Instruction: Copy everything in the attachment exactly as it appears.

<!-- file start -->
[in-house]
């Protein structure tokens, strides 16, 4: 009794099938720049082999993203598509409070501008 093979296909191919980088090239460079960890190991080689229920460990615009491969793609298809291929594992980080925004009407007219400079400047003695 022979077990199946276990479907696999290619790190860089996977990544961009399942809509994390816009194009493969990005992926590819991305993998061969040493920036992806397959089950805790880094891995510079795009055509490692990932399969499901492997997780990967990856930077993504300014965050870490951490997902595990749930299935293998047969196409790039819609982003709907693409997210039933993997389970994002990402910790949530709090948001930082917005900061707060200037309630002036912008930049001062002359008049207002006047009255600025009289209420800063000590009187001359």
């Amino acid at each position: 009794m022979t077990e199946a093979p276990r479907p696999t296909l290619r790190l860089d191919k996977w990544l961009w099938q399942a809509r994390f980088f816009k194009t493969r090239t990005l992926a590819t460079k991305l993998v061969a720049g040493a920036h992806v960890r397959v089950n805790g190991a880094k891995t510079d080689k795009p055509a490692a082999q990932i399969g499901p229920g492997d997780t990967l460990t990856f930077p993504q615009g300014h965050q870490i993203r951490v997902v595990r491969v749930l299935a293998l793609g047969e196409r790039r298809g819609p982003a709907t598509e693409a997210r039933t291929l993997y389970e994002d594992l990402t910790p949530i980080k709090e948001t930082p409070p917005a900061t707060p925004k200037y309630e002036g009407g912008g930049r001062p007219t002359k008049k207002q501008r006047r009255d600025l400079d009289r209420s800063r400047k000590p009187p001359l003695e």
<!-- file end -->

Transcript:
[in-house]
């Protein structure tokens, strides 16, 4: 009794099938720049082999993203598509409070501008 093979296909191919980088090239460079960890190991080689229920460990615009491969793609298809291929594992980080925004009407007219400079400047003695 022979077990199946276990479907696999290619790190860089996977990544961009399942809509994390816009194009493969990005992926590819991305993998061969040493920036992806397959089950805790880094891995510079795009055509490692990932399969499901492997997780990967990856930077993504300014965050870490951490997902595990749930299935293998047969196409790039819609982003709907693409997210039933993997389970994002990402910790949530709090948001930082917005900061707060200037309630002036912008930049001062002359008049207002006047009255600025009289209420800063000590009187001359």
């Amino acid at each position: 009794m022979t077990e199946a093979p276990r479907p696999t296909l290619r790190l860089d191919k996977w990544l961009w099938q399942a809509r994390f980088f816009k194009t493969r090239t990005l992926a590819t460079k991305l993998v061969a720049g040493a920036h992806v960890r397959v089950n805790g190991a880094k891995t510079d080689k795009p055509a490692a082999q990932i399969g499901p229920g492997d997780t990967l460990t990856f930077p993504q615009g300014h965050q870490i993203r951490v997902v595990r491969v749930l299935a293998l793609g047969e196409r790039r298809g819609p982003a709907t598509e693409a997210r039933t291929l993997y389970e994002d594992l990402t910790p949530i980080k709090e948001t930082p409070p917005a900061t707060p925004k200037y309630e002036g009407g912008g930049r001062p007219t002359k008049k207002q501008r006047r009255d600025l400079d009289r209420s800063r400047k000590p009187p001359l003695e």